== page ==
Regardless of how well organized we think we are, there always seem to be things that won't fit into the categories we've defined. So, here's an eclectic collection of miscellaneous tips and links we think you'll find helpful.
Debit or Credit? If you are using a debit card, the best answer is usually "credit." Either way, the money for your purchase will be deducted instantly from your checking account. But, by selecting "credit," you'll avoid transaction fees. More importantly, you'll gain legal protection. That is, should you have a dispute with a store about defective merchandise you purchased from them, you can file the dispute with your debit card issuer (just like you can with a credit card) and have them resolve the problem for you. On the other hand, if you made the purchase as a "debit," you must resolve the problem on your own. The downside You can't get cash back when you use your debit card as a credit card.
Product Recalls Finally, here's a one-stop Web site where you can get the latest information about recalls of consumer products, motor vehicles, boats, food, medicine, cosmetics and environmental products. It's accurate, up-to-date, and combines the resources of the federal Consumer Product Safety Commission, National Highway Traffic Safety Administration, Coast Guard, Department of Agriculture, Environmental Protection Agency, and the Food and Drug Administration.
Unwanted junk mail, annoying phone calls and emails How can you get rid of them?
Update your billing information. You receive a courteous, official looking email from a well-respected company that asks you to update your billing information. The email even includes a convenient link for you to click. DON'T DO IT! Regardless of how well-known the company is, the email is a FAKE! If you do click on the link and enter your information on the page it takes you to, even if that page looks official, you've just allowed someone to steal your identity. Instead, if you suspect that your billing information does need to be updated, go directly to the company's Web site through your browser, NOT through your email program.
Variations on this theme. You receive an email from eBay or PayPal, or from a financial institution or stock broker. Their email says that they have noticed suspicious activity on your account, and to protect you from identity theft, they've suspended your account. To clear things up, you are told to click on the link they've included and resubmit your personal information to verify your account.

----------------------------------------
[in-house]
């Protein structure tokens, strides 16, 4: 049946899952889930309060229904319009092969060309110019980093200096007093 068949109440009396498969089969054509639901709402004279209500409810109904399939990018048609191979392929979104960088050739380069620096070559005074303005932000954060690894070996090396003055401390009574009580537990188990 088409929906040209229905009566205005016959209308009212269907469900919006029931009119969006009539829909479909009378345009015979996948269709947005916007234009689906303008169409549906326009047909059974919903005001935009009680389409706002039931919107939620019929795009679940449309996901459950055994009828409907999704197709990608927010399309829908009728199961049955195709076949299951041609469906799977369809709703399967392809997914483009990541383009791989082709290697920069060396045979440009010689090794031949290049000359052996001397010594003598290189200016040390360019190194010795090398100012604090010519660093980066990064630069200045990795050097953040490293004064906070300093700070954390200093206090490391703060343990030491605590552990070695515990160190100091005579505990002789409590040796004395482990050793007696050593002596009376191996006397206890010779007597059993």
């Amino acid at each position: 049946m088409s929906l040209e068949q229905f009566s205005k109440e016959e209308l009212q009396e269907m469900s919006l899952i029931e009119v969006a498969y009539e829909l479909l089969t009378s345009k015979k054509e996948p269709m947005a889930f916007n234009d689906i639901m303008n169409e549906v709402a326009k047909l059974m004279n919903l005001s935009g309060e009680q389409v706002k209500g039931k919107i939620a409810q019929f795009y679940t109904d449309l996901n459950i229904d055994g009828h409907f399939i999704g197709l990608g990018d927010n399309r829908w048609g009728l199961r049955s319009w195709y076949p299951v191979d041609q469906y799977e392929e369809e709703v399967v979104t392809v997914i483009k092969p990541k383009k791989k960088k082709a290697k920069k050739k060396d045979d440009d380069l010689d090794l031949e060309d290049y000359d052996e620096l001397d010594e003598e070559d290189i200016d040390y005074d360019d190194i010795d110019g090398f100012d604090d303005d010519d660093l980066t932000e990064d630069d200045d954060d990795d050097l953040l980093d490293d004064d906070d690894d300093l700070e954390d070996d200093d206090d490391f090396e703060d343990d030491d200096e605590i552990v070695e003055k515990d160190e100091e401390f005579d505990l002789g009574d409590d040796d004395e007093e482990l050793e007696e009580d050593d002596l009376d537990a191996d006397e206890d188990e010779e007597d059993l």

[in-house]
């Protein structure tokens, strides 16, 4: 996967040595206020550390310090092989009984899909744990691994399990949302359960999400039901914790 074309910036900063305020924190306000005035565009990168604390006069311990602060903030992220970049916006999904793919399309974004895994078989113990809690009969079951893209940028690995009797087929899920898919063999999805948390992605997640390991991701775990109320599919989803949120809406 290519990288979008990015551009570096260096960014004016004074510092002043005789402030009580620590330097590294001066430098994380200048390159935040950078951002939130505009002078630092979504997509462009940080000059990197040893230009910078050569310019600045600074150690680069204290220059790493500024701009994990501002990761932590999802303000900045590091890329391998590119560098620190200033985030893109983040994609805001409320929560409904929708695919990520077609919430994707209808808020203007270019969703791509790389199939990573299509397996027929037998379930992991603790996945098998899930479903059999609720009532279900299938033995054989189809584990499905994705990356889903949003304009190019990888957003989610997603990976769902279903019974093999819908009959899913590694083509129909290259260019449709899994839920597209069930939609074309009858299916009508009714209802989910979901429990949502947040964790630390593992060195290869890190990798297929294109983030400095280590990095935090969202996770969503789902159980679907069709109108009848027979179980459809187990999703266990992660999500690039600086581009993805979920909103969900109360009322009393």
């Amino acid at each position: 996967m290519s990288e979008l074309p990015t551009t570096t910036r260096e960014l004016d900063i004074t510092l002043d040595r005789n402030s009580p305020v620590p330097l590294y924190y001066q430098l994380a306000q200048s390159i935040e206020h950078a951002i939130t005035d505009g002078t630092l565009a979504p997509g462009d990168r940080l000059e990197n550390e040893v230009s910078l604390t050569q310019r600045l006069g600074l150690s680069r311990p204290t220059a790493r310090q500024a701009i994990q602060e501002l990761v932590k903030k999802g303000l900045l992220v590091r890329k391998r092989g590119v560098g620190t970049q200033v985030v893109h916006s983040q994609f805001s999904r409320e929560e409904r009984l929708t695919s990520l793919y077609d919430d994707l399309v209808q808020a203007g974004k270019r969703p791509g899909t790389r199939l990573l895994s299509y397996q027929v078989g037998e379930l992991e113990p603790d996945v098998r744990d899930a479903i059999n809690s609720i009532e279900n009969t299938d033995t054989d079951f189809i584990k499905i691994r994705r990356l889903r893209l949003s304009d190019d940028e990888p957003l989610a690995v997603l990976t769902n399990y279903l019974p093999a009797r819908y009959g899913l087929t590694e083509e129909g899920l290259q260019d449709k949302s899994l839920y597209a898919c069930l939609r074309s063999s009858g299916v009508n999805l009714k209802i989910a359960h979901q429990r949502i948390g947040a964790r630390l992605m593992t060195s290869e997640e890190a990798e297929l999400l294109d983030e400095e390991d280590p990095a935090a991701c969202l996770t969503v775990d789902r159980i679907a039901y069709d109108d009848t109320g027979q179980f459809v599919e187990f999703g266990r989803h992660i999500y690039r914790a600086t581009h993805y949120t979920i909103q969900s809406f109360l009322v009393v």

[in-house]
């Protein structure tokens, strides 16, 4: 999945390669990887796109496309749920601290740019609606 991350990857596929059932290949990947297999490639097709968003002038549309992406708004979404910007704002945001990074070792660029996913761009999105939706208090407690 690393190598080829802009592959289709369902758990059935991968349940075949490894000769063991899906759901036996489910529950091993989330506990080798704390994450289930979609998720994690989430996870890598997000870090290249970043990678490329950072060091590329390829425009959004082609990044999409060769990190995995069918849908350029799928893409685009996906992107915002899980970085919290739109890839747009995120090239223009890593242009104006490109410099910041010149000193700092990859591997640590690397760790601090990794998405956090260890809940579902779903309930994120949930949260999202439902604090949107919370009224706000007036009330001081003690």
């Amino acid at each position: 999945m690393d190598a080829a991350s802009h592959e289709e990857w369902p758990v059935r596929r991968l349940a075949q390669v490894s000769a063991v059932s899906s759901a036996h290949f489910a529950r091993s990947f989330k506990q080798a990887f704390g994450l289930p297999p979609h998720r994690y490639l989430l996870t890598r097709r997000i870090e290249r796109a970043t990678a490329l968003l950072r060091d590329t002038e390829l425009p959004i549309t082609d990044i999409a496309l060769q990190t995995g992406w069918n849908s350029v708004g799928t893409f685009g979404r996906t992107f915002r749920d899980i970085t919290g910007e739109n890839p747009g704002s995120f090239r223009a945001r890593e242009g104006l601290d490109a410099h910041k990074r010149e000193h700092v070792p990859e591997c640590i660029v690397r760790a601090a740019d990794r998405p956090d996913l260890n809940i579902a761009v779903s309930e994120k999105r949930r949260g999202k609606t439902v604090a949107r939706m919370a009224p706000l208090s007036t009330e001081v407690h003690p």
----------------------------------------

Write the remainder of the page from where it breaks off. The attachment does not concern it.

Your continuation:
Once again, DO NOT click on any link in an email that involves your personal information. If you do need to update your account information, or if you just want to make sure that your information is up to date, go directly to the company's Web site using your browser, NOT your email program.
Scam emails look very real, and crooks are getting better at it every day. It is very difficult to identify fake emails, even if the email includes a link that begins with "https://." The "s" after "http" is supposed to mean that it connects to a site that's safe and secure, one that protects your private information. But, we've recently seen scam links that begin with "https://" and then redirect you to a crook's website without your knowing it.
You missed jury duty. Someone claiming to be a court official calls and says that you missed jury duty. Then, they offer to fix things up. All they need is your Social Security number and date of birth. Don't fall for it. It's another scam. Your Social Security number and date of birth are all that a crook needs to steal your identity and ruin your credit rating.
Bottom line protect your personal information. NEVER give out your Social Security number, credit card numbers or other personal identification information to an unsolicited source. Remember, a legitimate company will never call you to ask for this information over the phone or through e-mail.